Anglicans and Baptists
The Anglican Communion views the Eucharist (Lord’s Supper) as the center of church worship and theology. The form of government is, naturally, Episcopal; that is, consisting of a hierarchy of bishops.
Baptists enjoy the idea of autonomy from church to church. And mission, or personal responsibility and action, is the focus of most Baptist churches. There are no bishops, nor is there an official line of historic succession.
Origins of Anglicans and Baptists
The Anglican Communion is actually an international association; there is no “Anglican Church” as such. The Church of England parted ways with the Roman Catholic Church in 1538 during King Henry VIII’s reign. By the mid-18th century, the Church of England and the Church of Ireland were the only bodies resembling the original Anglican Communion.
As time passed, there were changes in liturgy and practical matters. Eventually, the Anglican Communion developed into 38 independent provinces. Some are a collection of nations (such as the West Indies), while others are national churches (such as the Episcopal Church USA).
Unlike the general agreement of origins of the Anglicans, the Baptists have varying opinions of their own beginnings. Actual documented Baptist tradition begins with those congregations that begin to practice baptism with vigor around 1608. Yet there are those that believe that Baptists go back to the apostolic era of New Testament times. In any case, Baptists today are themselves diverse, and the theological and philosophical slants vary from extremely liberal to ultra-conservative.
Worship and Theology of Baptists and Anglicans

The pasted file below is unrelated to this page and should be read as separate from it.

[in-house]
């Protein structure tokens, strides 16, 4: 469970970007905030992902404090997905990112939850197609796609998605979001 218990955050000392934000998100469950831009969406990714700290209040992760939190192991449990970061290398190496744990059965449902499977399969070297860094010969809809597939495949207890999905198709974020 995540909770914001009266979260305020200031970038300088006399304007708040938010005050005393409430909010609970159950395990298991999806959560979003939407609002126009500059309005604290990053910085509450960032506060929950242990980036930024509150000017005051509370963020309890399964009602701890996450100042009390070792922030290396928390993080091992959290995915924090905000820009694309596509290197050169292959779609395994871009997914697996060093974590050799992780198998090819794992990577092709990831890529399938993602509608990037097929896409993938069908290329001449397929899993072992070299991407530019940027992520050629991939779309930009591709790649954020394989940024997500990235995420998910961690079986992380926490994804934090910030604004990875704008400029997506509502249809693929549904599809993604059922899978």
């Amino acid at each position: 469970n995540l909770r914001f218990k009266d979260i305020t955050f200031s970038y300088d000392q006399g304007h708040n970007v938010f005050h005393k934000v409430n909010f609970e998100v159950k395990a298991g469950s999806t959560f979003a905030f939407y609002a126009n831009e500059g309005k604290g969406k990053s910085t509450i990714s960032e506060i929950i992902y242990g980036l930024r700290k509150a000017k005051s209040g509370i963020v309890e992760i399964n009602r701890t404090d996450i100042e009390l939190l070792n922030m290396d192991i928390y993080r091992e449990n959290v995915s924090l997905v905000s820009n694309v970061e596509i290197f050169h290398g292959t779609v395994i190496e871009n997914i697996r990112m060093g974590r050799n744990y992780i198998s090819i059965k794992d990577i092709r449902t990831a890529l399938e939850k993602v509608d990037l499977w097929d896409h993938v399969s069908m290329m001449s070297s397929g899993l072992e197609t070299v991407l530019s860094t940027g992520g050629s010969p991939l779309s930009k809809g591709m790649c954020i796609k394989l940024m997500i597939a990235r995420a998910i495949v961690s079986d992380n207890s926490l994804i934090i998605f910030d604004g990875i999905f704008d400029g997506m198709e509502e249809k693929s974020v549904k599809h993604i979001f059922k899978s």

If one is Anglican, particularly Episcopalian, one can go to almost any Anglican church on a given Sunday morning and feel right at home. The familiarity of the service and structure of worship is a comfort to its followers. Baptists, on the other hand, experience so much diversity in worship that, essentially, no two churches are alike.
Anglicans practice 7 sacraments: baptism, Holy Eucharist (Lord’s Supper), Holy Matrimony, unction (anointing of the sick), reconciliation (confession), confirmation, and ordination (Holy Orders). The Book of Common Prayer is the manual for church worship.
The Baptist church practices two ordinances (sacraments): baptism and the Lord’s Supper. For the most part, they are more of a ritual than mystical. Many Baptists will admit to some sort of identification with John the Baptist, a forerunner of Baptist thought and practice. The Bible is considered the source of faith and practice; no creeds or doctrines regulate the individual believer’s thinking.
The liturgy in the Anglican or Episcopal Church is rich with tradition and is often formal. The majority of Baptist churches practice reverent but informal worship. The Eucharist itself is the center of church worship for Anglicans. The sermon, or message from the pulpit, is central for most Baptists.
In the Episcopal Church, Holy Orders (ordination) is a sacrament that can only be conferred by a bishop. Bishops are considered to be in the line of true apostolic succession, a direct lineage of Jesus Christ. In the Baptist church, ordination is also a separate, pastoral office, but not considered to be a holy mystery. Also, most Baptists believe that all believing baptized Christians are in communion with Christ.
Anglicans and Baptists differ in theology, polity, and structure. It is hoped, however, that common ground is found in the belief that Jesus Christ is Lord, and that salvation and redemption are attained through that belief.
Baptist Life and Thought: A Source Book. Ed. William H. Brackney, Valley Forge: Judson Press, 1998.
The Study of Anglicanism. Ed. Stephen Sykes and John Booty, London: Fortress Press, 1988.